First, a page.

By Mike Isaacs
An unusual career combination of musical vocalist and engineer/inventor has sent Skokie resident Freddie Feldman down two different tracks in life.
The dynamic Feldman never expected those tracks to converge, leading him toward creating a potential breakthrough aid for those with neurological disorders. The assistive device he invented and continues to fine-tune provides an enhanced voice to those who have been robbed of their own because of cruel and unforgiving diseases.
Without both his music and engineering backgrounds, Feldman says, this unexpected destiny may never have arrived. He certainly never saw it coming.
“If you asked me 20 years ago what am I going to be doing in 20 years, this is not what I would have ever guessed,” Feldman said months after he gave a TEDx talk in Vienna. There, in only about 20 minutes, he summarized for a full house what he calls his “weird path” forward in life.
“When you have a disease like ALS or Parkinson’s, your brain is not really able to move messages very well to your muscles,” Feldman told the rapt audience. “Your voice becomes softer and more difficult to understand.”
Feldman’s device doesn’t move the needle forward in the fight to treat and ultimately cure diseases like Parkinson’s, amyotrophic lateral sclerosis (ALS), multiple sclerosis, muscular dystrophy, throat cancer and more.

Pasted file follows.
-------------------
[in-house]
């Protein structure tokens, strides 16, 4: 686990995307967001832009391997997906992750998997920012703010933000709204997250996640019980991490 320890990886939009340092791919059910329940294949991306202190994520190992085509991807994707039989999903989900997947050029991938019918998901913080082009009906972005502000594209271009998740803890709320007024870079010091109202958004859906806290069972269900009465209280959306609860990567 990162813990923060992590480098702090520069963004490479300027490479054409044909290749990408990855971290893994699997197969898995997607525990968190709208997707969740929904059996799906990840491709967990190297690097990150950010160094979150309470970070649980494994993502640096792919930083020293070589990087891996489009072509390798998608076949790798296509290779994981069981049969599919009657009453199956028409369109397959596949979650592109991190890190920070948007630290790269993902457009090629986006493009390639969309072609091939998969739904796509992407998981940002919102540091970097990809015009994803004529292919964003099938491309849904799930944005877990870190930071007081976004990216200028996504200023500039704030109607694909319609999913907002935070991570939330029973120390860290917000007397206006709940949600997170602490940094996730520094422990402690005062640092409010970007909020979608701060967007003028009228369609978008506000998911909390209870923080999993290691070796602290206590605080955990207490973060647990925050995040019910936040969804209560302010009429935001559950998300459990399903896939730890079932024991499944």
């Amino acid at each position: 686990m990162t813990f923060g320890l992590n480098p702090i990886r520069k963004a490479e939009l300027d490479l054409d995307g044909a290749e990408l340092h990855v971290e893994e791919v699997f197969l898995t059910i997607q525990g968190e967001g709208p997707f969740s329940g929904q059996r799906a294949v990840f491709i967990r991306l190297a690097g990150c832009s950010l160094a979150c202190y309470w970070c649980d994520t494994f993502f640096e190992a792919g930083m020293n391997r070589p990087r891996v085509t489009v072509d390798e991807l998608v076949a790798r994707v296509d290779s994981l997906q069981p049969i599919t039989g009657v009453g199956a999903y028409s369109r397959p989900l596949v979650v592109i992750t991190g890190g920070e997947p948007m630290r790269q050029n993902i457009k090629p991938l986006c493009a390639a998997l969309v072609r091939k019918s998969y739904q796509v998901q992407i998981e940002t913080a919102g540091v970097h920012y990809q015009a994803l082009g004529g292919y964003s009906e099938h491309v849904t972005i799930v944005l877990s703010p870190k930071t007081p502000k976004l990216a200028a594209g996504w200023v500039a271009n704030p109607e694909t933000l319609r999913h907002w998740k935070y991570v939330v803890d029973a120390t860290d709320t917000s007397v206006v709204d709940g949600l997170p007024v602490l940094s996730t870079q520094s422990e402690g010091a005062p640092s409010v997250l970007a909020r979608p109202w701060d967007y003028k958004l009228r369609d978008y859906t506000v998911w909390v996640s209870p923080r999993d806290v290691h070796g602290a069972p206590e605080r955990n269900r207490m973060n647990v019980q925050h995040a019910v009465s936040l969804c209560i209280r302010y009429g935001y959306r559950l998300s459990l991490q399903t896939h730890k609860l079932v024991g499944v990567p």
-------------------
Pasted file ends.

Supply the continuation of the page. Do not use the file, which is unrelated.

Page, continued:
But it allows those afflicted with such a debilitating disease the gift of communication when in many cases, that ability had become a severe challenge for days, months and even years.
“(These) people are still alive and their brains still work…and yet somehow they’re still forgotten,” Feldman said.
When he graduated in 1998 from Northwestern University in Evanston, Feldman was uncertain of where the future would take him. He left Northwestern with degrees in both computer engineering and vocal performance — not often considered complimentary pursuits in a post-college world.
“The tracks are parallel and I keep jumping from one to the other,” Feldman said. “Both tracks keep forward on their own in a way, and they sometimes bump into each other, which is what’s happening now.”
This split career personality is what drew him to Northwestern, miles away from his East Coast upbringing in Rockland County, New York.
“I couldn’t decide what the hell I wanted to do. I only applied to colleges that had double degree programs in engineering and music,” he said. He became the fifth person at Northwestern to walk away with music and engineering degrees simultaneously.
When Feldman talks about his diverse past, you would think he is recounting the histories of two different people.
He thought he was going to be a millionaire by age 30 with some kind of technology innovation, he says. His father was an engineer who taught him about programming and brought a robotic arm into their home. He has held several tech jobs and even now works as a programmer.
But in almost the same breath, Feldman also says he thought he was going to be a full-time touring rock star like a David Draiman. He was part of an a cappella group in high school after being inspired by Spike Lee’s PBS television show “Spike & Co. Do it A-capella.”